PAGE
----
This function (called from the main() function) sets up the aircraft geometry, configs and the missions the aircraft is to be analysed for by calling the vehicle_setup, configs_setup, analyses_setup, mission_setup and missions_setup functions.


The simple sizing function sizes the aircraft’s geometric components based on the geometric inputs specified by the user in the vehicle_setup() function.


The method takes in the vehicle and assigns different analysis methods (for aero, propulsion, weights, stability) to the analyses object.


This functions takes in the base analysis and sets up different analysis methods for different configurations.


This method allows the user to set up a variety of missions that need to be evaluated for an aircraft.


This is a post processing function that takes in the results data structure and generates the necessary plots.


The plots shown below should be generated if the mission analysis executes correctly. The results show the aerodynamic, propulsion and mission properties of the B737-800 for the defined mission.

B737 mission

B737 Aerodynamics

B737 Propulsion

B737 Drag

Modifying the Aircraft’s Geometry or Mission :

Suppose we want to simulate a high span variant of the B737-800. The span is increased to 40.0 m. We assume the wing chords, sweep, taper ratio, thickness to chord ratio remain the same. Thus changing the span only changes the aspect ratio and the wing area.

Now we try to fly the aircraft at a lower cruise speed of 200m/s at a cruise altitude of 25000 ft

1) To update the geometry, scroll to the vehicle_setup() function

2) Modify the parameters of the main wing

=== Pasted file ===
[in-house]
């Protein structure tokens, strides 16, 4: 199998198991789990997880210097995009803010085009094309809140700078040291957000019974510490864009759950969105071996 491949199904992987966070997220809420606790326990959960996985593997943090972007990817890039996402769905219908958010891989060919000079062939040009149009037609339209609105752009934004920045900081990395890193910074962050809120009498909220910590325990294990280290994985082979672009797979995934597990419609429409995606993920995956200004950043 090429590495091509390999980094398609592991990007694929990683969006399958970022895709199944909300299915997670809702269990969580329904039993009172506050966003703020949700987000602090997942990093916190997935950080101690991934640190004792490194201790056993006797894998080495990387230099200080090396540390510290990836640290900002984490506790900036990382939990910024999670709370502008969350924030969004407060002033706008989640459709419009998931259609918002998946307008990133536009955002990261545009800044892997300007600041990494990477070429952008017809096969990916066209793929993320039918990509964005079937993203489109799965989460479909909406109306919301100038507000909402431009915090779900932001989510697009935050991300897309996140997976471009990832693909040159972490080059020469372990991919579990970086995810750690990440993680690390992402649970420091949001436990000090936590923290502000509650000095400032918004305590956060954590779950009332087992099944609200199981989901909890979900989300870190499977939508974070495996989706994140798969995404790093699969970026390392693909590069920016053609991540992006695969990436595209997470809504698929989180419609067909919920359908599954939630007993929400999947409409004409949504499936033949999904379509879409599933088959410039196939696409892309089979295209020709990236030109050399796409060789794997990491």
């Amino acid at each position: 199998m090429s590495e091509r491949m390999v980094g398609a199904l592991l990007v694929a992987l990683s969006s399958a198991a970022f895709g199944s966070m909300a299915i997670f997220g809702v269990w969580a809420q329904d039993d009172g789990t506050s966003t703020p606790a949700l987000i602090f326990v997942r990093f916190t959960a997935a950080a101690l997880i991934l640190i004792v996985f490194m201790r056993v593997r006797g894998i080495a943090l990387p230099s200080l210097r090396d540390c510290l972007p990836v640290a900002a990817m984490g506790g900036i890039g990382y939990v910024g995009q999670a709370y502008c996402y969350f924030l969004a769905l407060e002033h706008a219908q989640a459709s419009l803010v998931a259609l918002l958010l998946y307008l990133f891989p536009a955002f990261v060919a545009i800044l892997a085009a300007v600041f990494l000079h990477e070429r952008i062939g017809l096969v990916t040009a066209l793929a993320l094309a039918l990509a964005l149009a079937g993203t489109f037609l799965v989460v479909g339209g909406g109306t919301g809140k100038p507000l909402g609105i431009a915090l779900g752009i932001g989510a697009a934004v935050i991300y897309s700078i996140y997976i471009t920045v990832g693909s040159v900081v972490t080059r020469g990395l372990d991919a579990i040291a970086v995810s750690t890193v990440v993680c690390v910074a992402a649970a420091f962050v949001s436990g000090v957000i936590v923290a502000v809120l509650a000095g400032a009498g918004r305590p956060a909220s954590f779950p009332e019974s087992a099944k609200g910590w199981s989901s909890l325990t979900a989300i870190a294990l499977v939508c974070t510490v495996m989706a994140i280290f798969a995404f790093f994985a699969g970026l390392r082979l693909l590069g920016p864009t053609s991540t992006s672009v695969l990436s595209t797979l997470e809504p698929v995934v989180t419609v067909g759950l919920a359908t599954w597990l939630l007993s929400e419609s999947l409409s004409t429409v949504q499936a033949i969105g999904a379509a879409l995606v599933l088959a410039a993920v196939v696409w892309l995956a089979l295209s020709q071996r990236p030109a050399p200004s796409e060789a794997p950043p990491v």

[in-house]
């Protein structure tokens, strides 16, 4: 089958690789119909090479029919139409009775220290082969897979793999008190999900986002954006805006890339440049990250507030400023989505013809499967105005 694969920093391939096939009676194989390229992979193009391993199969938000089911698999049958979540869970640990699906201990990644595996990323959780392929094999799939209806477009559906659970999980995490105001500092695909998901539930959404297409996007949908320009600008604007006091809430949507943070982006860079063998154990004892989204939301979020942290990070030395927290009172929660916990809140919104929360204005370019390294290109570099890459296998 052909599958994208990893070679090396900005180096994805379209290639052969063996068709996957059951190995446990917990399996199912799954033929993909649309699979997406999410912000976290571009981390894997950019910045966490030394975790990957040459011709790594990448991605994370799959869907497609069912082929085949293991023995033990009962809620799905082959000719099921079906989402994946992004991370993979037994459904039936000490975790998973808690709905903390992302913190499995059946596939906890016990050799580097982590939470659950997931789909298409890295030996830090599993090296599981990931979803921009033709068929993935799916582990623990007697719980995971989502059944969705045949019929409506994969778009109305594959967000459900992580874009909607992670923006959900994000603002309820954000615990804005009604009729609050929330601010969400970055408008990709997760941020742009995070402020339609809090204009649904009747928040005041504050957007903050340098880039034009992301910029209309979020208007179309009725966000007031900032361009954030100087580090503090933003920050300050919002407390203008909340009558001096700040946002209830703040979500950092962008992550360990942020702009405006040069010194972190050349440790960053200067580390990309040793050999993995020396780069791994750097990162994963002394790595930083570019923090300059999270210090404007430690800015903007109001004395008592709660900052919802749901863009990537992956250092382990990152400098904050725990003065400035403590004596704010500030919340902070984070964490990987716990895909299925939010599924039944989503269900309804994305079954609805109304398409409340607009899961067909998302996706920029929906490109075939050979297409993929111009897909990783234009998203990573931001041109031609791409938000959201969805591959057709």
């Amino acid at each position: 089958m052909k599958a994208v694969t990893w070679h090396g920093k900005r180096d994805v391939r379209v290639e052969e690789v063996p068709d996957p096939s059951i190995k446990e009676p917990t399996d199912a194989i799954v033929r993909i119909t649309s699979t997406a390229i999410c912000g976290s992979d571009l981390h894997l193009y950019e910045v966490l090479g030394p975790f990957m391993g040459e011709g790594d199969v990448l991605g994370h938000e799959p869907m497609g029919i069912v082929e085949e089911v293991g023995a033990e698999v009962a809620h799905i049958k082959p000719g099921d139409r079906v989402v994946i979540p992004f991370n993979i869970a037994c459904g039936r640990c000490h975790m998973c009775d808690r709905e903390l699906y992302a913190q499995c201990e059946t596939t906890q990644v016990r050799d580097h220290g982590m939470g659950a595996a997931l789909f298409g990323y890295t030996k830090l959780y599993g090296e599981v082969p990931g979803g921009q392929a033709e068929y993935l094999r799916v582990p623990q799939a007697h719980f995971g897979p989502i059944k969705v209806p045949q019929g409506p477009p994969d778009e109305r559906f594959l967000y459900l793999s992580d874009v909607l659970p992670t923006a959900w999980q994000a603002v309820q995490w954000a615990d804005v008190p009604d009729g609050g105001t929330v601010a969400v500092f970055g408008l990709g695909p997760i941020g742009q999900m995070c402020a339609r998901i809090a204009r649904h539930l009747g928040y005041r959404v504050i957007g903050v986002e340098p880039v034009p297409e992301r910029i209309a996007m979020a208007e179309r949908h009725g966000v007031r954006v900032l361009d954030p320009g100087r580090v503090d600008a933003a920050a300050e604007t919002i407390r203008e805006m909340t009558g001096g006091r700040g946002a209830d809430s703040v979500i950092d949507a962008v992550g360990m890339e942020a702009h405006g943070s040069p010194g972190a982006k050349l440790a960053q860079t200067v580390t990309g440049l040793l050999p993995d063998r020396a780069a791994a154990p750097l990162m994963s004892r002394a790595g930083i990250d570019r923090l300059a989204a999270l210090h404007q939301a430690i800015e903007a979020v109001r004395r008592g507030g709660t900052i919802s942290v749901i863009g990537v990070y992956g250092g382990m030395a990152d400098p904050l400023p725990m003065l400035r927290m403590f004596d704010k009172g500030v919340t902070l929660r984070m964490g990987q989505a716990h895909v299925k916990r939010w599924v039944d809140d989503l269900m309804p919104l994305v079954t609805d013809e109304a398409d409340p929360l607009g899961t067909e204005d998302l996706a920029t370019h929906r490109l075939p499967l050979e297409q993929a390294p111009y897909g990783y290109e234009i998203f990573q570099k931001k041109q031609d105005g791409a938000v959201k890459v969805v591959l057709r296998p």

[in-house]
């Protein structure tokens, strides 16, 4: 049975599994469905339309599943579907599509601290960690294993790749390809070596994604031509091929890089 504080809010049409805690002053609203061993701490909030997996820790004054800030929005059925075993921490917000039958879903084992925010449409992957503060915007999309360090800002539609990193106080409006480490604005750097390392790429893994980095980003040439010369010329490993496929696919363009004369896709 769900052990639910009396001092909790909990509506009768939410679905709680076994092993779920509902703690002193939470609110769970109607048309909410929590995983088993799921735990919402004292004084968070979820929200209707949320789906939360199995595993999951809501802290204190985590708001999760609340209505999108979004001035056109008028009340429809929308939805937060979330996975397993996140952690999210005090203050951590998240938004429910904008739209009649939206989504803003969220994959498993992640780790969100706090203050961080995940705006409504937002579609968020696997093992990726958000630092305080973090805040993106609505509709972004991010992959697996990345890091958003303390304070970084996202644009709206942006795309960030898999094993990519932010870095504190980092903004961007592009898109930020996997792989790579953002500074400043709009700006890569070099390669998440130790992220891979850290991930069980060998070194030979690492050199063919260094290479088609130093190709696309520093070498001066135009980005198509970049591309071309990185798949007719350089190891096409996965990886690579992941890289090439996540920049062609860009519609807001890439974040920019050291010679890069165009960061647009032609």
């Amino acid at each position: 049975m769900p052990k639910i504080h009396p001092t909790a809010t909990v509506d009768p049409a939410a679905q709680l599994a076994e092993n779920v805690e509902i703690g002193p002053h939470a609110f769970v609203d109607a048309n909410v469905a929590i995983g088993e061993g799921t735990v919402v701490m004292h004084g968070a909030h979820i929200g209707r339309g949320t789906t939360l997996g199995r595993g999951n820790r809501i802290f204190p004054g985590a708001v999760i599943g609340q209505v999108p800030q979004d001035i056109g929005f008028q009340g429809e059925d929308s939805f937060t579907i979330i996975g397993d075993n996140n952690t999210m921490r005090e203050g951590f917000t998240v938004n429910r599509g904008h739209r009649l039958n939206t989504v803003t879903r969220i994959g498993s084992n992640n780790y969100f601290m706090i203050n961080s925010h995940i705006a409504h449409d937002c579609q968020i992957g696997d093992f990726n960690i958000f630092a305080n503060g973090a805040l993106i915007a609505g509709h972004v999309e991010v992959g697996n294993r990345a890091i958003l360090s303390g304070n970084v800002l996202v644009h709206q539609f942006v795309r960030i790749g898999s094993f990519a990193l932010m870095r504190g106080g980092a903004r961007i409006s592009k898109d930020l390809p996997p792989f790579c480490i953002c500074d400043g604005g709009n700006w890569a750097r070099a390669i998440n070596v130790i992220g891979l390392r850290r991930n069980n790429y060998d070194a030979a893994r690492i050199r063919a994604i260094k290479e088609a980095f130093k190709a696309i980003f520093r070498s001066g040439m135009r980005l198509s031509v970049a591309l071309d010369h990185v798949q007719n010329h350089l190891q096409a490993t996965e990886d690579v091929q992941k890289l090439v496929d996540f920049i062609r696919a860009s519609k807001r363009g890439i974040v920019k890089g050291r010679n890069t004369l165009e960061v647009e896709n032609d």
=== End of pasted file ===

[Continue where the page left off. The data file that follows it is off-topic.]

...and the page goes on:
wing.aspect_ratio            = 10.12      
wing.spans.projected         = 40.0  * Units.meter
wing.areas.reference         = 158.0 * Units['meters**2'] 

You may also need to update the reference area for the aircraft.

vehicle.reference_area         =     158.0

3) Update the mission parameters by moving to the mission_setup() function

4) First update the end altitude of the final climb segment. Although the original script has the altitude stated in m, courtesy of the Units package it is easy to modify the altitude to 25,000ft without worrying about the units conversion as shown below.

segment = Segments.Climb.Constant_Speed_Constant_Rate(base_segment)
segment.tag = "climb_3"

segment.analyses.extend( )

segment.altitude_end = 25000 * Units.ft  
segment.air_speed    = 226.0  * Units['m/s']
segment.climb_rate   = 3.0    * Units['m/s']


5) Next update the cruise segment velocity to the new speed value

segment = Segments.Cruise.Constant_Speed_Constant_Altitude(base_segment)
segment.tag = "cruise"

segment.analyses.extend( )

segment.air_speed  = 200.0 * Units['m/s']
segment.distance   = 2490. * Units.nautical_miles

# add to mission

6) Now go back and run the mission for the updated geometry and mission using the steps specified in ‘Steps to run the aircraft on a mission’